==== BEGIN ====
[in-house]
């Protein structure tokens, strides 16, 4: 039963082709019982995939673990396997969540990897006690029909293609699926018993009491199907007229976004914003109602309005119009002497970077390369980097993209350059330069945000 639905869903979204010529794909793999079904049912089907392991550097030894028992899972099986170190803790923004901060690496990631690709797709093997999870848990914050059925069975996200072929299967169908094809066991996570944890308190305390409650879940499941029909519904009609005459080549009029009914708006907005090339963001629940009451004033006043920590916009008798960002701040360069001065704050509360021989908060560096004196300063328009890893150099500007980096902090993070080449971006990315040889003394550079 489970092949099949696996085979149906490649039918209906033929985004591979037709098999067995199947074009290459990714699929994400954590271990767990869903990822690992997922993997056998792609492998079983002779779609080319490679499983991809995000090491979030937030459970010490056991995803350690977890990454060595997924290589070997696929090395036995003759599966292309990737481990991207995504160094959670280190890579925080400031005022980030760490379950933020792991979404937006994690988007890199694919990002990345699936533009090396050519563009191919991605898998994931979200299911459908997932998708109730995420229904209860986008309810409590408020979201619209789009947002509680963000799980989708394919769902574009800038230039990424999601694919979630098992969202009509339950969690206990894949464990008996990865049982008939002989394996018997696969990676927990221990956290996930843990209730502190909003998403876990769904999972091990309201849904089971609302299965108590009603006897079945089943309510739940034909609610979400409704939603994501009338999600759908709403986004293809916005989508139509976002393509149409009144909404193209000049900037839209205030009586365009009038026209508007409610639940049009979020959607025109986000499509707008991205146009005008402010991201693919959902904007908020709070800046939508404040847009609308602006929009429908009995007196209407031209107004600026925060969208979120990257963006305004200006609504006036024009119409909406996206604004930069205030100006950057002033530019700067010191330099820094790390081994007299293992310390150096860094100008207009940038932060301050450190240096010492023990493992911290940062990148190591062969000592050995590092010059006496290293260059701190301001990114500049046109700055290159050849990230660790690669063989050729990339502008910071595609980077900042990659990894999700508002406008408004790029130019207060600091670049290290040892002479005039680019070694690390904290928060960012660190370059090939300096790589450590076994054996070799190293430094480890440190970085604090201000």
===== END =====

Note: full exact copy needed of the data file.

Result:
[in-house]
């Protein structure tokens, strides 16, 4: 039963082709019982995939673990396997969540990897006690029909293609699926018993009491199907007229976004914003109602309005119009002497970077390369980097993209350059330069945000 639905869903979204010529794909793999079904049912089907392991550097030894028992899972099986170190803790923004901060690496990631690709797709093997999870848990914050059925069975996200072929299967169908094809066991996570944890308190305390409650879940499941029909519904009609005459080549009029009914708006907005090339963001629940009451004033006043920590916009008798960002701040360069001065704050509360021989908060560096004196300063328009890893150099500007980096902090993070080449971006990315040889003394550079 489970092949099949696996085979149906490649039918209906033929985004591979037709098999067995199947074009290459990714699929994400954590271990767990869903990822690992997922993997056998792609492998079983002779779609080319490679499983991809995000090491979030937030459970010490056991995803350690977890990454060595997924290589070997696929090395036995003759599966292309990737481990991207995504160094959670280190890579925080400031005022980030760490379950933020792991979404937006994690988007890199694919990002990345699936533009090396050519563009191919991605898998994931979200299911459908997932998708109730995420229904209860986008309810409590408020979201619209789009947002509680963000799980989708394919769902574009800038230039990424999601694919979630098992969202009509339950969690206990894949464990008996990865049982008939002989394996018997696969990676927990221990956290996930843990209730502190909003998403876990769904999972091990309201849904089971609302299965108590009603006897079945089943309510739940034909609610979400409704939603994501009338999600759908709403986004293809916005989508139509976002393509149409009144909404193209000049900037839209205030009586365009009038026209508007409610639940049009979020959607025109986000499509707008991205146009005008402010991201693919959902904007908020709070800046939508404040847009609308602006929009429908009995007196209407031209107004600026925060969208979120990257963006305004200006609504006036024009119409909406996206604004930069205030100006950057002033530019700067010191330099820094790390081994007299293992310390150096860094100008207009940038932060301050450190240096010492023990493992911290940062990148190591062969000592050995590092010059006496290293260059701190301001990114500049046109700055290159050849990230660790690669063989050729990339502008910071595609980077900042990659990894999700508002406008408004790029130019207060600091670049290290040892002479005039680019070694690390904290928060960012660190370059090939300096790589450590076994054996070799190293430094480890440190970085604090201000």